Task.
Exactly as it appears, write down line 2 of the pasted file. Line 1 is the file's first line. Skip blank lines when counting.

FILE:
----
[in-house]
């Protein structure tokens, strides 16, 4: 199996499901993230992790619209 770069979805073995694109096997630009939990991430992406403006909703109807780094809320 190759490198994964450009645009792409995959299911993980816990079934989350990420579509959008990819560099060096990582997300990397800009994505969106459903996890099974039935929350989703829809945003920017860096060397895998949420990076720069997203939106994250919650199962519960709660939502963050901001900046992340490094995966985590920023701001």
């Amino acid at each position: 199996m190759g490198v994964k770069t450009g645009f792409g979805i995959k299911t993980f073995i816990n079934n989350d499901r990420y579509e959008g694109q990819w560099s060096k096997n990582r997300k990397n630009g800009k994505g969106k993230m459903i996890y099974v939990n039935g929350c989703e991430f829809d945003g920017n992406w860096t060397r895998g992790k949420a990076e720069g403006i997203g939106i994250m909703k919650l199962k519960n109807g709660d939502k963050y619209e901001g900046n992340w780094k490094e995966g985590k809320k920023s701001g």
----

């Protein structure tokens, strides 16, 4: 199996499901993230992790619209 770069979805073995694109096997630009939990991430992406403006909703109807780094809320 190759490198994964450009645009792409995959299911993980816990079934989350990420579509959008990819560099060096990582997300990397800009994505969106459903996890099974039935929350989703829809945003920017860096060397895998949420990076720069997203939106994250919650199962519960709660939502963050901001900046992340490094995966985590920023701001």